A casino is a public place where a variety of games of chance can be played. While musical shows, lighted fountains and themed hotels add to the appeal of a casino, gambling is still the main draw and provides most of the billions in profits that casinos generate each year.

Historically, casinos were often run by organized crime figures who provided the cash to finance the business. They also often controlled the operations, allowing them to influence the outcomes of some games. During the 1990s, technology dramatically improved casino security. For example, some casinos use microcircuitry in betting chips to monitor the exact amount bet minute by minute and warn when a deviation from expected results occurs. Roulette wheels are electronically monitored for anomalies, and some casinos even have wholly automated versions of their games.

Most states require that casinos display warning signs and provide contact information for responsible gambling organizations. In addition, many casinos provide free-of-charge counseling services to help problem gamblers. Some states also include statutory funding for responsible gambling in their licensing conditions.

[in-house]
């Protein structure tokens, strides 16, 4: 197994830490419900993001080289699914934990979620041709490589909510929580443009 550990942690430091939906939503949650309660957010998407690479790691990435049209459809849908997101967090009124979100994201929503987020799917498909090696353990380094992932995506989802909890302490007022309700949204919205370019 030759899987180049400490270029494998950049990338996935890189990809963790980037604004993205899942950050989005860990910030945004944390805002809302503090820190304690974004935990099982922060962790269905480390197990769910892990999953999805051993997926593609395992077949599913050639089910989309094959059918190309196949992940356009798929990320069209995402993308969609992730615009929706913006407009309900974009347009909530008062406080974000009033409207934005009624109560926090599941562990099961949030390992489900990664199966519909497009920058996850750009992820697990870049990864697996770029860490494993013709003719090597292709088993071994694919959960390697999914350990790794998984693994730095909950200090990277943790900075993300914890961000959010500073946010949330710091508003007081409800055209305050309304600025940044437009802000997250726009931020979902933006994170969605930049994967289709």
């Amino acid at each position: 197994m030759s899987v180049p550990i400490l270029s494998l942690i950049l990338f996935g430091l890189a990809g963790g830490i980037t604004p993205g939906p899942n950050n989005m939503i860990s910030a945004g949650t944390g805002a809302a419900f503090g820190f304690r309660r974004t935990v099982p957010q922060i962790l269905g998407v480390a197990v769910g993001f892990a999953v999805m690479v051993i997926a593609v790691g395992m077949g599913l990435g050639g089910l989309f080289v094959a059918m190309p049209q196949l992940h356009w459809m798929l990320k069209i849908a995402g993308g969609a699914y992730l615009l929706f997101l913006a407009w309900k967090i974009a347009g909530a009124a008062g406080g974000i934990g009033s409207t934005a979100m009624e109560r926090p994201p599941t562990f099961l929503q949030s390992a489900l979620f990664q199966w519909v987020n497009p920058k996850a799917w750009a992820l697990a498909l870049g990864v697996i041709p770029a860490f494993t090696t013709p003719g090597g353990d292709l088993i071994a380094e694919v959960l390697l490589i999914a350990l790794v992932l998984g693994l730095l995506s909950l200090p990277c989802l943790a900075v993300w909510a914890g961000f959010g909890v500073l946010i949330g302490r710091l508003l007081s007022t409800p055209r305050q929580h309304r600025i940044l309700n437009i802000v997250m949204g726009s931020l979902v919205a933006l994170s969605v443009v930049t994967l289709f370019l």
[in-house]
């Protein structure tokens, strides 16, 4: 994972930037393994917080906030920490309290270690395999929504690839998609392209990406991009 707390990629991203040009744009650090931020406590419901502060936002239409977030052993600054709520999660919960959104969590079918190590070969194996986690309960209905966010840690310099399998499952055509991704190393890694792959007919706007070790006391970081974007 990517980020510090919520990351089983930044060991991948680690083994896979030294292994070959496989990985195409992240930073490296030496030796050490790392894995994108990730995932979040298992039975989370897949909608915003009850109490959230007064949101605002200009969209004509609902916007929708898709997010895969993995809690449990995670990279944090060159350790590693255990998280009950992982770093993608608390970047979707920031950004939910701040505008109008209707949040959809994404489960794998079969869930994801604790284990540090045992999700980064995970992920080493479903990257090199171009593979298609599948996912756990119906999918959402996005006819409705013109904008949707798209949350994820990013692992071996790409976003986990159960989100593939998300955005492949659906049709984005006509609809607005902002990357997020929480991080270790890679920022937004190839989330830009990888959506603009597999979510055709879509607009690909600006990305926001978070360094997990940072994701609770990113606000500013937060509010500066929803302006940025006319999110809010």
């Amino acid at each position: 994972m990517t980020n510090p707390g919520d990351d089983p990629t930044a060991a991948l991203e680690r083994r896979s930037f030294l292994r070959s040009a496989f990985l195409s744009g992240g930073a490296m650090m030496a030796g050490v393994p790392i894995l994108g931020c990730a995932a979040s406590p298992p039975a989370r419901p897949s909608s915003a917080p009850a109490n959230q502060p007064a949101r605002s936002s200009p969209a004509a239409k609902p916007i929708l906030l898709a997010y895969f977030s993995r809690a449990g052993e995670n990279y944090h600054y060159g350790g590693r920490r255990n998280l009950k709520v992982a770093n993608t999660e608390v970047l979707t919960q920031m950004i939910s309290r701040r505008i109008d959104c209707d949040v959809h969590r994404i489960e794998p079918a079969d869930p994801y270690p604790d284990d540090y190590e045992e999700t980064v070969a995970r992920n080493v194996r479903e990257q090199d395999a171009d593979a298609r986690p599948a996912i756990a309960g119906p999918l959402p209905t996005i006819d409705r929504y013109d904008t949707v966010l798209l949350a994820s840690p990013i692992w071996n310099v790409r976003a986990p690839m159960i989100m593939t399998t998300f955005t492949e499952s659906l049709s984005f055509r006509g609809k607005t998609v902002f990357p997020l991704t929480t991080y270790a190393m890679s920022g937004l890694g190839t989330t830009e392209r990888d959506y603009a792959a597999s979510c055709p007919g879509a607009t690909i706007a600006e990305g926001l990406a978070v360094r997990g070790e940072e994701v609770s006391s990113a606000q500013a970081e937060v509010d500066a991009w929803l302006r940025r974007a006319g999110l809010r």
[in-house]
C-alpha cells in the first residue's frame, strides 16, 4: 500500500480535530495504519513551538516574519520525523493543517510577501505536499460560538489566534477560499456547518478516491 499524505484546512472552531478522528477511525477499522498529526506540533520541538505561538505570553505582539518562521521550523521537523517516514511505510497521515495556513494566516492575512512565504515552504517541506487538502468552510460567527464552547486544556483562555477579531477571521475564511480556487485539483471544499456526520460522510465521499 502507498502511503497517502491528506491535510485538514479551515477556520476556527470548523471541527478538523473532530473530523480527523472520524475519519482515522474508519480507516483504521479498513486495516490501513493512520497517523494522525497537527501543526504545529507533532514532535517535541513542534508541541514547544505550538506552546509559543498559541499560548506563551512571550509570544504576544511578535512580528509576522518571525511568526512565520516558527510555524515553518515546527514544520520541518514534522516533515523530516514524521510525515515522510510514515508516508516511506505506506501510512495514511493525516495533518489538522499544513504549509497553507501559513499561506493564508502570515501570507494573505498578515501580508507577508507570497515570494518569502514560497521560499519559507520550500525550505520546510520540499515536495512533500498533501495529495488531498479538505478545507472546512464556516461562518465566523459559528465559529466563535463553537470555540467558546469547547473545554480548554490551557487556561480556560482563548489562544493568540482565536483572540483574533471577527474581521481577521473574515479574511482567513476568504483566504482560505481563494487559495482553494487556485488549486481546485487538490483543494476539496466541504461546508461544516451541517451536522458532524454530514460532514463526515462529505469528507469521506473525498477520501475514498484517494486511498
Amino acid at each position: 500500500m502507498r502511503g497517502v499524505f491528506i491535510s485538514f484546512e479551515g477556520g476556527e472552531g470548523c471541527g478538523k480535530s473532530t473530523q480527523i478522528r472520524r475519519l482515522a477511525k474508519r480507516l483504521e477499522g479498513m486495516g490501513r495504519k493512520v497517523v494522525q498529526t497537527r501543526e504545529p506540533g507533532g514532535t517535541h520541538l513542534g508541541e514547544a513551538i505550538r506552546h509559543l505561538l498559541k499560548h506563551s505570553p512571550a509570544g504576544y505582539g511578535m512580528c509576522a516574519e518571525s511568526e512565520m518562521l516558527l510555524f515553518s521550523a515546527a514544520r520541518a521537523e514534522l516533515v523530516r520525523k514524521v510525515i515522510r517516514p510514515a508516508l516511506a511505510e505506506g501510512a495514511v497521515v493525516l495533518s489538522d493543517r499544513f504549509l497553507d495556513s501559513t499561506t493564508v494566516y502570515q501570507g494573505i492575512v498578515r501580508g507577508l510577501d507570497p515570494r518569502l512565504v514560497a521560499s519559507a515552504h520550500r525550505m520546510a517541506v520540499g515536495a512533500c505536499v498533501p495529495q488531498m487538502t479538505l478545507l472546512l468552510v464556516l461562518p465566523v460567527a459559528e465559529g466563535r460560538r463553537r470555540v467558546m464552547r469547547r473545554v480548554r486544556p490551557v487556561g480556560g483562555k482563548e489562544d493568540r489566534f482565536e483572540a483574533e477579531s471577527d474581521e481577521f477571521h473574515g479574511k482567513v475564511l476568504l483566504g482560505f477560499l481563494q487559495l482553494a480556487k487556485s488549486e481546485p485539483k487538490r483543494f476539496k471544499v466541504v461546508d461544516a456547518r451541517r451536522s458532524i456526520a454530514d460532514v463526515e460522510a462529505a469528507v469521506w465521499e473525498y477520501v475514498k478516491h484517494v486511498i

In addition to the traditional casino games of blackjack, roulette and baccarat, most casinos offer a wide range of video poker variations and Far Eastern games such as sic bo (which grew in popularity in American casinos during the 1990s) and fan-tan. Some also feature poker tournaments where patrons play each other for prizes and the casino takes a cut of the action.